SCALZI: Although I like the idea of emotional redshirts because I certainly, I know people who’ve been serial relationship-ists, if you want to call it that way.


SCALZI: And in some ways it doesn’t even matter who it is that they’re dating because it’s like, “I know I’m not going to see you next week.” Right?

COULTON: Exactly. Exactly.

SCALZI: Right. So.

COULTON: And yeah, I think that there’s still room—if somebody else would like to write a song about redshirt as metaphor for a doomed relationship, I think that’s a good idea. In fact, I almost did it.

SCALZI: It’s not that it’s not a good idea. It’s just that it’s a rich vein to mine, as it were.

COULTON: It is. It is.

SCALZI: So, for you—I mean this is actually the first time we’ve talked about it in any sort of depth at all. For you, where do you think this kind of goes in the spectrum of Jonathan Coulton songs? I mean…

COULTON: Well, it’s very—in a way, you know, we were just talking yesterday about Artificial Heart and how there were not a lot of science fiction themes there, or specifically nerdy themes—that in many ways it was an exploration of different stuff.


COULTON: And so, in a way it was great to be back. It was like I was putting on a pair of comfortable shoes. And it was like, “Oh, right. I remember these shoes. These are great shoes.”

SCALZI: Right.

COULTON: So, it was, I think it’s pretty solidly in the camp of Jonathan Coulton science fiction songs, but it’s also of the later variety when the melancholy was in full effect.


COULTON: So there’s not—this is not jokes about zombies.

SCALZI: Right.

COULTON: This is sad giant squid, basically.

SCALZI: A sad giant red squid, yeah.

COULTON: Giant red squid, yeah.

SCALZI: I have to say, I mean—and obviously I would say something like this purely for marketing purposes—but this is actually true, that it is actually one of my favorite songs of yours. And part of it is, to be entirely selfish, this is one of the few songs that you’ve written that doesn’t have really complicated chords that I can’t do on my ukulele. So, for me I might be going on tour bringing my ukulele and playing it in lieu of a reading or something like that.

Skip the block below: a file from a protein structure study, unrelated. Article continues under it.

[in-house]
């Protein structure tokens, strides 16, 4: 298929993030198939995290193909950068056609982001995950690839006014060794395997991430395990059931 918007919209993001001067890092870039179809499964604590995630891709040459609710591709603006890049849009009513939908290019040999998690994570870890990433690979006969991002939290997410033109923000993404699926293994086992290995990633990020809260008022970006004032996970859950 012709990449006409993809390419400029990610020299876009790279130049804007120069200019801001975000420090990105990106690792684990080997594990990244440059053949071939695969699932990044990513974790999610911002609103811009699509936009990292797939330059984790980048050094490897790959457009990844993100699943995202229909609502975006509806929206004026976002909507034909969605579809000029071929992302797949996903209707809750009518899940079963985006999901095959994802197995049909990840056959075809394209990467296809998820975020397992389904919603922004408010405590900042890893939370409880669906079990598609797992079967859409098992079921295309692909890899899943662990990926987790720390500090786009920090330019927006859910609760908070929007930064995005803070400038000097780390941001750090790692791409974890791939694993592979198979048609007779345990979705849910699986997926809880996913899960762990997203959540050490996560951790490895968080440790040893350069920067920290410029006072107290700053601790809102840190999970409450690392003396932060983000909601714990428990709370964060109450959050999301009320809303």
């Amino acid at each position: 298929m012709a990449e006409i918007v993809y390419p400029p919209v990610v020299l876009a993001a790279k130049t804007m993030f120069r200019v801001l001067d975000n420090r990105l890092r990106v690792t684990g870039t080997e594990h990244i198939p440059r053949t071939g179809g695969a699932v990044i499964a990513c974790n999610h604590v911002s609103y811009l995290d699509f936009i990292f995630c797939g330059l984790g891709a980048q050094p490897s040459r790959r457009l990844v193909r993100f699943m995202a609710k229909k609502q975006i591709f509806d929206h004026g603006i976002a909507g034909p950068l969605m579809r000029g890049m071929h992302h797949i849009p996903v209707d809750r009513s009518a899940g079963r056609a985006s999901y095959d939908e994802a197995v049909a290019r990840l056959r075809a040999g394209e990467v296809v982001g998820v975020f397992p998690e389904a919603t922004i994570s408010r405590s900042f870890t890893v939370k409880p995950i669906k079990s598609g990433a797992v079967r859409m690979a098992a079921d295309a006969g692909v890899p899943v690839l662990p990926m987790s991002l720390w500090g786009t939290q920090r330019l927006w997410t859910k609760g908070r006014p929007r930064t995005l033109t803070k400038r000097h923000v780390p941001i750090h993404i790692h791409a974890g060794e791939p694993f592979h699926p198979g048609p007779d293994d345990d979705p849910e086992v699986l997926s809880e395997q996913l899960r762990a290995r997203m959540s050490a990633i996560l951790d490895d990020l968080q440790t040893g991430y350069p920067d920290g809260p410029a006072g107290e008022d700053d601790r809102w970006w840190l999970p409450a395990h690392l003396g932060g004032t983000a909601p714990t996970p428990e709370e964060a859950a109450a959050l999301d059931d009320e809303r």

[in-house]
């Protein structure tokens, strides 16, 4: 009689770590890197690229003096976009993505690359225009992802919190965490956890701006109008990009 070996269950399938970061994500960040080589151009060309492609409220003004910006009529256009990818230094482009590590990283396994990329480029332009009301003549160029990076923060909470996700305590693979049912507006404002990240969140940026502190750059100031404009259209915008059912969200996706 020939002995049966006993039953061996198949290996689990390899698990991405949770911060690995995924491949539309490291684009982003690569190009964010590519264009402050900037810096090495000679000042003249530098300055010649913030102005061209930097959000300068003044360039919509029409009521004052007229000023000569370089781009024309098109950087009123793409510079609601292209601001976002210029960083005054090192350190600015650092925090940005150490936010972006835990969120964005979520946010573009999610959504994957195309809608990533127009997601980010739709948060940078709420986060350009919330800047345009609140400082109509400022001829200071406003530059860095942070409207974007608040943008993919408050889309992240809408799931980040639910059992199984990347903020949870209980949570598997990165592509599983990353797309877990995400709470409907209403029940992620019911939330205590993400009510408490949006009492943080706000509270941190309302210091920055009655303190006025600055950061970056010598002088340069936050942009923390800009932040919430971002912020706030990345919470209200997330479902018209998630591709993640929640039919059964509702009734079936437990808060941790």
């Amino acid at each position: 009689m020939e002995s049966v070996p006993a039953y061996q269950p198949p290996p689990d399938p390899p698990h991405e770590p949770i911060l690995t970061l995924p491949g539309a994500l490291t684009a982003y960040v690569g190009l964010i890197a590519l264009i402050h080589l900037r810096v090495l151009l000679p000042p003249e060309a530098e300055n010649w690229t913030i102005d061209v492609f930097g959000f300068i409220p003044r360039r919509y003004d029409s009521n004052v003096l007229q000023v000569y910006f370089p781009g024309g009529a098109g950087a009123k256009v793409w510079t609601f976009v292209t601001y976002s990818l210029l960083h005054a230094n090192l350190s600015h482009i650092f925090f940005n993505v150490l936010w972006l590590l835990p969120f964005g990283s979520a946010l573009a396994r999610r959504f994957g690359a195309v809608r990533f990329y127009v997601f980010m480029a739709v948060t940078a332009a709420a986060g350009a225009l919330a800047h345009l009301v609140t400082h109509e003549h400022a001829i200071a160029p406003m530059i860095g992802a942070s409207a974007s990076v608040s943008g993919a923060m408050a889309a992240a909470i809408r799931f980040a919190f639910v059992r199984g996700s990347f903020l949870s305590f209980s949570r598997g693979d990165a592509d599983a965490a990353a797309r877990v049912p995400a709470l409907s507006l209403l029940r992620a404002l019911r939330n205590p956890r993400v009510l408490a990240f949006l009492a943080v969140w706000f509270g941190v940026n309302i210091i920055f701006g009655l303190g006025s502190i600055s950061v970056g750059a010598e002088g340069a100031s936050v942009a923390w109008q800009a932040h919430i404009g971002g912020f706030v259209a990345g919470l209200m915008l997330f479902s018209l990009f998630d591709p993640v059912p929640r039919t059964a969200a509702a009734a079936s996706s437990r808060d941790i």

COULTON: Oh, I wish you would.

SCALZI: I may in fact do that. I may actually have to get a red ukulele. For that specifically. But, so that’s the one personal thing, but the other thing about it is that it really does exemplify what my favorite Jonathan Coulton songs have. Which is very sharply-observed character, you know, who is telling a story, who is not someone who is just inconsequential or is having inconsequential thoughts but is actually someone that you can relate to. And I mean, and all the things from “The Future Soon,” to “I Crush Everything,” all these songs that sort of speak to me as a person, it’s very much in that same sort of vein, and I think that, as far as it goes, it’s really kind of an extension of the stuff that you’ve always done, independent of the science-fiction aspect, although that’s cool. It’s again part of the whole thing of Jonathan Coulton, Storyteller. And that, I think, is what I was hoping for that you would hit and what I think you actually hit. Yes, completely, completely biased, observer here, but I think it’s one of your best.